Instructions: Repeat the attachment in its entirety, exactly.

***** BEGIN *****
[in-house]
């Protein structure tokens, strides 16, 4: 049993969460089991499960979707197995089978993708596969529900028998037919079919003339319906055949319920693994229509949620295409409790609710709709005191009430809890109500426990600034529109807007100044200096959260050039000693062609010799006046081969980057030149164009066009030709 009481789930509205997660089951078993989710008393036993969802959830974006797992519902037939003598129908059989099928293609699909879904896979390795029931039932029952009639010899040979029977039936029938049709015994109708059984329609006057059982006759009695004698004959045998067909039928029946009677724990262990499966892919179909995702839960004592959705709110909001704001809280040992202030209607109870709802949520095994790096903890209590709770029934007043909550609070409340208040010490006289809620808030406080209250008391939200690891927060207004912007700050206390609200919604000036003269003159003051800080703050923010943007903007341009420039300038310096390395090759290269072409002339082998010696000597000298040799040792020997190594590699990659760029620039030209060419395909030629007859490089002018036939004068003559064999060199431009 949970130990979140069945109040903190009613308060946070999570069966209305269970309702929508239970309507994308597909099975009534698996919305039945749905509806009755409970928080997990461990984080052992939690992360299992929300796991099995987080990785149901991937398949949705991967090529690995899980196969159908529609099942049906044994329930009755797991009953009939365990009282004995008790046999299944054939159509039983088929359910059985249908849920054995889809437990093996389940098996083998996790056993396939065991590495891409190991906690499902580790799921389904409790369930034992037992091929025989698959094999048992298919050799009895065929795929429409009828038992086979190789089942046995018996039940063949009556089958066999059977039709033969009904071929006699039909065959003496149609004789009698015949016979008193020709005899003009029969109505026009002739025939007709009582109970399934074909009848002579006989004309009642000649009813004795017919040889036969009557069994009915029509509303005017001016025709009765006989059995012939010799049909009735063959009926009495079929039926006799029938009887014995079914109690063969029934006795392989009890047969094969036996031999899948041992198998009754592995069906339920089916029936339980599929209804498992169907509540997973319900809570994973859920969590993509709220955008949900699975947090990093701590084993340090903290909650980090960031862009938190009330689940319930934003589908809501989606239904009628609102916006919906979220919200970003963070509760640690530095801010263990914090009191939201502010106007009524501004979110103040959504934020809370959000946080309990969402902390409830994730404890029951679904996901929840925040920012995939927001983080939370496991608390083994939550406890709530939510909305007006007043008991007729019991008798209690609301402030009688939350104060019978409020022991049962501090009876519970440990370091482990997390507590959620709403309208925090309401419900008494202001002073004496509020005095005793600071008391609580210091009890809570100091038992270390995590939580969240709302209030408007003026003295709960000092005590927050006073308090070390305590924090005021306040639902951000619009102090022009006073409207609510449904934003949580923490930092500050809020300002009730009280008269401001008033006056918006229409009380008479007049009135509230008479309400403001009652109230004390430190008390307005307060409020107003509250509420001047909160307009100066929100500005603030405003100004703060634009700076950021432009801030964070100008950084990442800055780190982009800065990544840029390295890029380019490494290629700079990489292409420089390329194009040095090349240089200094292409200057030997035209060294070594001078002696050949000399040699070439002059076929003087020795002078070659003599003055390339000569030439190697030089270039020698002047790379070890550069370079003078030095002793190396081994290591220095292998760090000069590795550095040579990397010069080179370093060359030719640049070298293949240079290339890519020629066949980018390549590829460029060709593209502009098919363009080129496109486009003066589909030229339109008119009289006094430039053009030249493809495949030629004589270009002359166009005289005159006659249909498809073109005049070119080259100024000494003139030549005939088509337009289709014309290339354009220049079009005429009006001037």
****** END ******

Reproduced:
[in-house]
């Protein structure tokens, strides 16, 4: 049993969460089991499960979707197995089978993708596969529900028998037919079919003339319906055949319920693994229509949620295409409790609710709709005191009430809890109500426990600034529109807007100044200096959260050039000693062609010799006046081969980057030149164009066009030709 009481789930509205997660089951078993989710008393036993969802959830974006797992519902037939003598129908059989099928293609699909879904896979390795029931039932029952009639010899040979029977039936029938049709015994109708059984329609006057059982006759009695004698004959045998067909039928029946009677724990262990499966892919179909995702839960004592959705709110909001704001809280040992202030209607109870709802949520095994790096903890209590709770029934007043909550609070409340208040010490006289809620808030406080209250008391939200690891927060207004912007700050206390609200919604000036003269003159003051800080703050923010943007903007341009420039300038310096390395090759290269072409002339082998010696000597000298040799040792020997190594590699990659760029620039030209060419395909030629007859490089002018036939004068003559064999060199431009 949970130990979140069945109040903190009613308060946070999570069966209305269970309702929508239970309507994308597909099975009534698996919305039945749905509806009755409970928080997990461990984080052992939690992360299992929300796991099995987080990785149901991937398949949705991967090529690995899980196969159908529609099942049906044994329930009755797991009953009939365990009282004995008790046999299944054939159509039983088929359910059985249908849920054995889809437990093996389940098996083998996790056993396939065991590495891409190991906690499902580790799921389904409790369930034992037992091929025989698959094999048992298919050799009895065929795929429409009828038992086979190789089942046995018996039940063949009556089958066999059977039709033969009904071929006699039909065959003496149609004789009698015949016979008193020709005899003009029969109505026009002739025939007709009582109970399934074909009848002579006989004309009642000649009813004795017919040889036969009557069994009915029509509303005017001016025709009765006989059995012939010799049909009735063959009926009495079929039926006799029938009887014995079914109690063969029934006795392989009890047969094969036996031999899948041992198998009754592995069906339920089916029936339980599929209804498992169907509540997973319900809570994973859920969590993509709220955008949900699975947090990093701590084993340090903290909650980090960031862009938190009330689940319930934003589908809501989606239904009628609102916006919906979220919200970003963070509760640690530095801010263990914090009191939201502010106007009524501004979110103040959504934020809370959000946080309990969402902390409830994730404890029951679904996901929840925040920012995939927001983080939370496991608390083994939550406890709530939510909305007006007043008991007729019991008798209690609301402030009688939350104060019978409020022991049962501090009876519970440990370091482990997390507590959620709403309208925090309401419900008494202001002073004496509020005095005793600071008391609580210091009890809570100091038992270390995590939580969240709302209030408007003026003295709960000092005590927050006073308090070390305590924090005021306040639902951000619009102090022009006073409207609510449904934003949580923490930092500050809020300002009730009280008269401001008033006056918006229409009380008479007049009135509230008479309400403001009652109230004390430190008390307005307060409020107003509250509420001047909160307009100066929100500005603030405003100004703060634009700076950021432009801030964070100008950084990442800055780190982009800065990544840029390295890029380019490494290629700079990489292409420089390329194009040095090349240089200094292409200057030997035209060294070594001078002696050949000399040699070439002059076929003087020795002078070659003599003055390339000569030439190697030089270039020698002047790379070890550069370079003078030095002793190396081994290591220095292998760090000069590795550095040579990397010069080179370093060359030719640049070298293949240079290339890519020629066949980018390549590829460029060709593209502009098919363009080129496109486009003066589909030229339109008119009289006094430039053009030249493809495949030629004589270009002359166009005289005159006659249909498809073109005049070119080259100024000494003139030549005939088509337009289709014309290339354009220049079009005429009006001037």